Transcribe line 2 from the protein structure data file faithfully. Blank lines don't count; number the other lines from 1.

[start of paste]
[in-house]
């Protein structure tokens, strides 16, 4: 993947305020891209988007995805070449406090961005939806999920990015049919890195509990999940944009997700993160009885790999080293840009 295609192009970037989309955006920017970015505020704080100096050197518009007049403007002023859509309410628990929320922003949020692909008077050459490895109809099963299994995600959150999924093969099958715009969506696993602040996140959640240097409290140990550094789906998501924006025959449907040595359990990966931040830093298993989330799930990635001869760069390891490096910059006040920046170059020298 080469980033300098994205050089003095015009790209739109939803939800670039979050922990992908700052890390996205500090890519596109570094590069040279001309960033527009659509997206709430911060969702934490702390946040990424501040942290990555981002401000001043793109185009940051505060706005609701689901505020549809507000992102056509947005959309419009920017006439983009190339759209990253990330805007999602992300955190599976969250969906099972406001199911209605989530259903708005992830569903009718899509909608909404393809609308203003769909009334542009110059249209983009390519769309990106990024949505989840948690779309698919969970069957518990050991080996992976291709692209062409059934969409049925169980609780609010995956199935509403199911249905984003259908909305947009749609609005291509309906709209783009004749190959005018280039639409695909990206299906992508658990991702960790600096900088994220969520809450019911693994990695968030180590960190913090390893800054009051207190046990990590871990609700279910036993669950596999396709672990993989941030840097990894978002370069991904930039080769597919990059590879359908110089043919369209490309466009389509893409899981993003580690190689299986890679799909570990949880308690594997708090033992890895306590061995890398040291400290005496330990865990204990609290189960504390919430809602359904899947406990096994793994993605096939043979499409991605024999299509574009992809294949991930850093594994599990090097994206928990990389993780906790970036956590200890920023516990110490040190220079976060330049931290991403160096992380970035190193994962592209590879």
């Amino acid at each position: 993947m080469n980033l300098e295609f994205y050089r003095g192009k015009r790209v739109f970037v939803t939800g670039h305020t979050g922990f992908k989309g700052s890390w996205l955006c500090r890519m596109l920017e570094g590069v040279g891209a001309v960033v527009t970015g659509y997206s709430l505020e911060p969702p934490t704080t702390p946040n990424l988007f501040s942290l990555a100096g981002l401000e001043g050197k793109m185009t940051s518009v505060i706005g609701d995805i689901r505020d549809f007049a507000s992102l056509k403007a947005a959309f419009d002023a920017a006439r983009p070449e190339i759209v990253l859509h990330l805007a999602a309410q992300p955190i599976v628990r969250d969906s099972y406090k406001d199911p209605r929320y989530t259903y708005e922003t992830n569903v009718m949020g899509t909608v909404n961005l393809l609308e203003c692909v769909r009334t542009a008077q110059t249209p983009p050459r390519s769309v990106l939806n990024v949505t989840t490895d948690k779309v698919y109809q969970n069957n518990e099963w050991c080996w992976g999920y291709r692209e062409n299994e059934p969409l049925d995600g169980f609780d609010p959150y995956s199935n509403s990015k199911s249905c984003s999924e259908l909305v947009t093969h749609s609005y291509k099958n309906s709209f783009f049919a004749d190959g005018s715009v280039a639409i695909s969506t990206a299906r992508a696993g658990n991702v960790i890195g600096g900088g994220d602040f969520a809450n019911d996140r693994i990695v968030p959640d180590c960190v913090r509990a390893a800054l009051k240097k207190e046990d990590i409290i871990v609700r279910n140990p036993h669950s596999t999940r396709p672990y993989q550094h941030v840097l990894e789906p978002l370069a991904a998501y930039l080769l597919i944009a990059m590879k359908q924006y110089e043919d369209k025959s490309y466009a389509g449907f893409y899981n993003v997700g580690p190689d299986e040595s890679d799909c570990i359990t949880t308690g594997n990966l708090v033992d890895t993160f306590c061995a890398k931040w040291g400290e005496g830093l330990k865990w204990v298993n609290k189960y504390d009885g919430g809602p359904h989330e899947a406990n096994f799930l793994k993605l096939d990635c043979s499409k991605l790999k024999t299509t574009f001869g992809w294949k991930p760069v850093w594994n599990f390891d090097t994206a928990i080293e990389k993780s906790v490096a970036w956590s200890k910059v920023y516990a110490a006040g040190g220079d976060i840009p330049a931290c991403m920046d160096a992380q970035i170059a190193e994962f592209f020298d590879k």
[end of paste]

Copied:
């Protein structure tokens, strides 16, 4: 993947305020891209988007995805070449406090961005939806999920990015049919890195509990999940944009997700993160009885790999080293840009 295609192009970037989309955006920017970015505020704080100096050197518009007049403007002023859509309410628990929320922003949020692909008077050459490895109809099963299994995600959150999924093969099958715009969506696993602040996140959640240097409290140990550094789906998501924006025959449907040595359990990966931040830093298993989330799930990635001869760069390891490096910059006040920046170059020298 080469980033300098994205050089003095015009790209739109939803939800670039979050922990992908700052890390996205500090890519596109570094590069040279001309960033527009659509997206709430911060969702934490702390946040990424501040942290990555981002401000001043793109185009940051505060706005609701689901505020549809507000992102056509947005959309419009920017006439983009190339759209990253990330805007999602992300955190599976969250969906099972406001199911209605989530259903708005992830569903009718899509909608909404393809609308203003769909009334542009110059249209983009390519769309990106990024949505989840948690779309698919969970069957518990050991080996992976291709692209062409059934969409049925169980609780609010995956199935509403199911249905984003259908909305947009749609609005291509309906709209783009004749190959005018280039639409695909990206299906992508658990991702960790600096900088994220969520809450019911693994990695968030180590960190913090390893800054009051207190046990990590871990609700279910036993669950596999396709672990993989941030840097990894978002370069991904930039080769597919990059590879359908110089043919369209490309466009389509893409899981993003580690190689299986890679799909570990949880308690594997708090033992890895306590061995890398040291400290005496330990865990204990609290189960504390919430809602359904899947406990096994793994993605096939043979499409991605024999299509574009992809294949991930850093594994599990090097994206928990990389993780906790970036956590200890920023516990110490040190220079976060330049931290991403160096992380970035190193994962592209590879």